2. Slides doesn't mean faster. While it is possible to abuse slides and give talks at a higher pace than you would otherwise (and hence should), it is considered bad practice by many to use slides for the sake of "covering material". Your job in giving an academic presentation is not to simply show off how much stuff you know, but to convey a sense of narrative to the project and to impress on the audience the actual knowledge you have discovered.

    • If you are covering the slide from top to bottom with words, you are doing it wrong.
    • If you have more slides than minutes for the presentation, you are probably doing it wrong.
    • If you presentation can be presented without you (namely that the audience can just read the slide from beginning to end without you being involved), you are doing it wrong.

    The keyword in visual aid is "aid". Most people find it difficult to process two different streams of verbal information at the same time. If you use slides you should use keywords and phrases to anchor the attention of the audience, but not full sentences (which would be an invitation to stop listening to what you are saying).

  3. Board doesn't mean slower. You don't have to write down every word that comes out of your mouth. Mathematics excels in having symbolic notation. And while it is good to state your theorems in a reasonably complete way, for technical hypotheses you don't necessarily have to write it down (unless that hypothesis is sort of the point of the presentation): you can simply give names to your hypotheses and express and explain each of them orally.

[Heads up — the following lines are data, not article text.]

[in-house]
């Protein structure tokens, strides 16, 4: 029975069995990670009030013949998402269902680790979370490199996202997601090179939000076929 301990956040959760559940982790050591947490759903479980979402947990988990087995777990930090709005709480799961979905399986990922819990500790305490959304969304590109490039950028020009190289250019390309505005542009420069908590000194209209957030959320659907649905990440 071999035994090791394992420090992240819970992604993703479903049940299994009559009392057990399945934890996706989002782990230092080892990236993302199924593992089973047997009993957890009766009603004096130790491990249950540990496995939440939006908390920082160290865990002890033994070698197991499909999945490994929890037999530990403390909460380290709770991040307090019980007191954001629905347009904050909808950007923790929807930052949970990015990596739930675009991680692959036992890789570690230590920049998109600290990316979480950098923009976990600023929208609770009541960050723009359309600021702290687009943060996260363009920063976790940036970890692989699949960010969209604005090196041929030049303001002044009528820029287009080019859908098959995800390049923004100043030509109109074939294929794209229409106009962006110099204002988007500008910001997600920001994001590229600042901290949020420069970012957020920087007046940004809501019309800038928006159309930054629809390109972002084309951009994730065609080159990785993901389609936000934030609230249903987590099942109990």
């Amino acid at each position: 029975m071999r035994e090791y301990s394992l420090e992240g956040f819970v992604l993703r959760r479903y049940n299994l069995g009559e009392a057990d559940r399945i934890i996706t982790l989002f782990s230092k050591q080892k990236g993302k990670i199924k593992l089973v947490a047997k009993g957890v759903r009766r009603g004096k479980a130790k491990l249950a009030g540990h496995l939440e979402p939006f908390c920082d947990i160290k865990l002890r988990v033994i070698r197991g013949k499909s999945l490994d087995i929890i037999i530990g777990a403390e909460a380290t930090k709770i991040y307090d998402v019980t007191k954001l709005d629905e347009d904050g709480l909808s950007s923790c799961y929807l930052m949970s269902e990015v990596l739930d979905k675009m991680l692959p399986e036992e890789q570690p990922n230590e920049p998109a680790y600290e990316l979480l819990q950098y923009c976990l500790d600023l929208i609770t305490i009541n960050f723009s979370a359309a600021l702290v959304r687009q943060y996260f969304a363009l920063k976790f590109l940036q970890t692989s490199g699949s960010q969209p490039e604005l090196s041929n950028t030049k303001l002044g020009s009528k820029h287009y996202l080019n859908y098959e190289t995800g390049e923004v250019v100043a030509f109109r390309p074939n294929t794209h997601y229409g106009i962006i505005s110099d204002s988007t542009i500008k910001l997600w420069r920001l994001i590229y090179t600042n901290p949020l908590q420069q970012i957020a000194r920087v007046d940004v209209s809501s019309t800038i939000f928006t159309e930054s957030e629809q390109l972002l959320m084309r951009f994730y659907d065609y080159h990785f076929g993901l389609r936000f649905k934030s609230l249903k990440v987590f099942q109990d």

4. Is your penmanship good? This is obviously a concern for the decision between board versus slide. If your board writing is perfectly illegible, you really should use slides. Even if all your peers use the board.
  5. Some further comparisons (in no particular order)

    • Slides force you to adopt a fixed linear narrative, and it is harder to jump out of it on the fly. Board allows you to be more free-form. On the flip side, if you are very nervous about your presentation, the regimental nature of slides may help you settle into a groove more easily.
    • Slides do allow you to race through material. If you are the type that when excited will start talking faster and faster, maybe the action of writing on the board can help prevent you from blitzing through your talk at an incomprehensible speed.
    • If your talk has a time-limit, one benefit from a board-talk is that you can adjust your presentation on the fly to accommodate the limit. It doesn't look good if you give a slide talk and either finish 10 minutes early or end up with 15 slides that you never got to. (You can do adjustments for slide talks too, but it is harder to hide it from the audience.)
    • If your talk uses a lot of pictures, I would recommend slides. Very few people are talented enough to draw great illustrations on the fly on the board. The same applies to any material that will take significantly longer to reproduce on the board than the time it will stay up on the board.